familiar with the literature of our enterprise as he is with that of Greece
, he never would have repeated criticisms and suggestions that have been answered over and over again during the last fifty years. As I turn over his essay, and find how tediously familiar we all are with his objections, I am reminded of Johnson
's objection to Goldsmith
's plan of travelling over Asia
in order to bring home valuable improvements: “Sir, Goldsmith
is so ignorant of his own country that he would bring home a wheelbarrow as a new and valuable invention.”
The address turns back on its path frequently, and repeats its chief criticisms again and again.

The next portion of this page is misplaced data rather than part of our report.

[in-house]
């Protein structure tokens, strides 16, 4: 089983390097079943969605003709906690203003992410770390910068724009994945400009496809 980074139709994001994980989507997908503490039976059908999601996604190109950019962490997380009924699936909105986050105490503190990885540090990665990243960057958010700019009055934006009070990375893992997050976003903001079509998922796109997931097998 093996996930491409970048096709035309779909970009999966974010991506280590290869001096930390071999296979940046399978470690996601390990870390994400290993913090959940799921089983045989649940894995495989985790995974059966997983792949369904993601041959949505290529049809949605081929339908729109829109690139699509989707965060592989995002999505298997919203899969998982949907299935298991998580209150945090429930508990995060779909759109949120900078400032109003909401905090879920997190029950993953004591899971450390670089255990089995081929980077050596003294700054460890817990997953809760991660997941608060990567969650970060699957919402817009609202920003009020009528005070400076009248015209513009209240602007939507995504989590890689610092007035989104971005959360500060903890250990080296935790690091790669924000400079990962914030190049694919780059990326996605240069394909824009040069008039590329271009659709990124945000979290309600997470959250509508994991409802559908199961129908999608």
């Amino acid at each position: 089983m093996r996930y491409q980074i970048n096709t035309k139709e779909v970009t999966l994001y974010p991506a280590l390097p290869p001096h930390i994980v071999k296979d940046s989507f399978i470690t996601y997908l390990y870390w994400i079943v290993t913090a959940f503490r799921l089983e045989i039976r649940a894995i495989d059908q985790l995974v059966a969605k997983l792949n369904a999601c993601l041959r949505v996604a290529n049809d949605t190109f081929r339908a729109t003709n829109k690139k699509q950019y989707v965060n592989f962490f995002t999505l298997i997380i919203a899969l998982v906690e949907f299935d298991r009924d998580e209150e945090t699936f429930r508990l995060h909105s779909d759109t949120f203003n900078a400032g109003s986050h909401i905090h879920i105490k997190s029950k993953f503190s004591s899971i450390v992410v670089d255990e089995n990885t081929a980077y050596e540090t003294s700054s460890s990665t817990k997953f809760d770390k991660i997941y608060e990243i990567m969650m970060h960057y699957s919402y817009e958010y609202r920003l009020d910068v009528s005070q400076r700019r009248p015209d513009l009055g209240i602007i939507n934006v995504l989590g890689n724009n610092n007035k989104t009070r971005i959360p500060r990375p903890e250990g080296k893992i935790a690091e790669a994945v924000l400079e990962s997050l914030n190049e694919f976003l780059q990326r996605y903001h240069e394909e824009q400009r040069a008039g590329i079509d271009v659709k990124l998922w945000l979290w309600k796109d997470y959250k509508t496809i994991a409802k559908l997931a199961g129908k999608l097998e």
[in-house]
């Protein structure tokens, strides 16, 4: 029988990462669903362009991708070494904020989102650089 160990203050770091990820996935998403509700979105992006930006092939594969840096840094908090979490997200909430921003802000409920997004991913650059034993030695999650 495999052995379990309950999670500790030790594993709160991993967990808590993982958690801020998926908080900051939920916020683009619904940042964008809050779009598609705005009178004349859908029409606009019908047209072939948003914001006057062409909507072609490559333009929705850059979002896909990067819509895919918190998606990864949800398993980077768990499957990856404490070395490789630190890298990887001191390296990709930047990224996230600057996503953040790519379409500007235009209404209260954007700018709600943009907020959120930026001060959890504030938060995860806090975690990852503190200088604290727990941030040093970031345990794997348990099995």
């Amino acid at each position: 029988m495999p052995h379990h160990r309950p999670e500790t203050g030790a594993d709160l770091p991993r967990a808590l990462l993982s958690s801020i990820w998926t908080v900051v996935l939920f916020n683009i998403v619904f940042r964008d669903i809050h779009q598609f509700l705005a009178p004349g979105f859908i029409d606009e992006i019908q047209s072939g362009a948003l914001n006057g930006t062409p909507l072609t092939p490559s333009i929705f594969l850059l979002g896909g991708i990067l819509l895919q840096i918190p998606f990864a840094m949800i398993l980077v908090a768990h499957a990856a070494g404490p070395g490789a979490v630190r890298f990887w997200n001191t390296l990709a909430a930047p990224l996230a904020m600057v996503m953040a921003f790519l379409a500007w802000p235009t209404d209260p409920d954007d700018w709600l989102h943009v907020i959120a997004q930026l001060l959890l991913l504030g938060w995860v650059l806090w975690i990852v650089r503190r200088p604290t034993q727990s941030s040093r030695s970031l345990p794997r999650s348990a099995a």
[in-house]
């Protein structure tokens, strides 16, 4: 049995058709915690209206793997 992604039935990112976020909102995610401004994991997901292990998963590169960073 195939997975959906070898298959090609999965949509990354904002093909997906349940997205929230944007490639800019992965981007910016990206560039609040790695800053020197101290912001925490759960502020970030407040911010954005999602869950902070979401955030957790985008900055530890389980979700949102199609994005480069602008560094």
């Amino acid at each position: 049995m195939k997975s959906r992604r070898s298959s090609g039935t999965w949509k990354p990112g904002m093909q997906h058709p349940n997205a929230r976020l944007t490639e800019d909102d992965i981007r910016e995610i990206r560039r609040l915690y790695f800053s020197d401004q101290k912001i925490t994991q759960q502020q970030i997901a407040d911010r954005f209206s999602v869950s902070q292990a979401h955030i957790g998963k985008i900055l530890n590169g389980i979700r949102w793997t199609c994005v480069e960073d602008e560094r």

If we analyze it, I think it may be fairly summed up thus:--
1. Dr. Crosby
objects to the Total-abstinence theory and movement that it insults the example of Jesus; that its advocates undermine and despise the Bible
, while they strain and wrench it to serve their purpose; and he asserts that the “Total-abstinence system is contrary to revealed religion ;” and that the Bible
, correctly interpreted, repudiates total abstinence and such a Temperance crusade as has existed here for the last fifty years.
2. Dr. Crosby
objects to this movement as immoral as well as unchristian; and as “doing unmeasured harm to the community.”
He considers it as the special and direct cause of the “growth of drunkenness in our land, and of a general demoralization among religious communities;” asserts that it is exactly the kind of movement that rumsellers enjoy, and that it ought not to succeed, never will, and never can.
3. The pledge is unmanly, and kills character and self-respect.
4. The assertion that moderate drinking leads to drunkenness is untrue.
5. The total-abstainers bully and intimidate the community, and disgust all good, sensible men.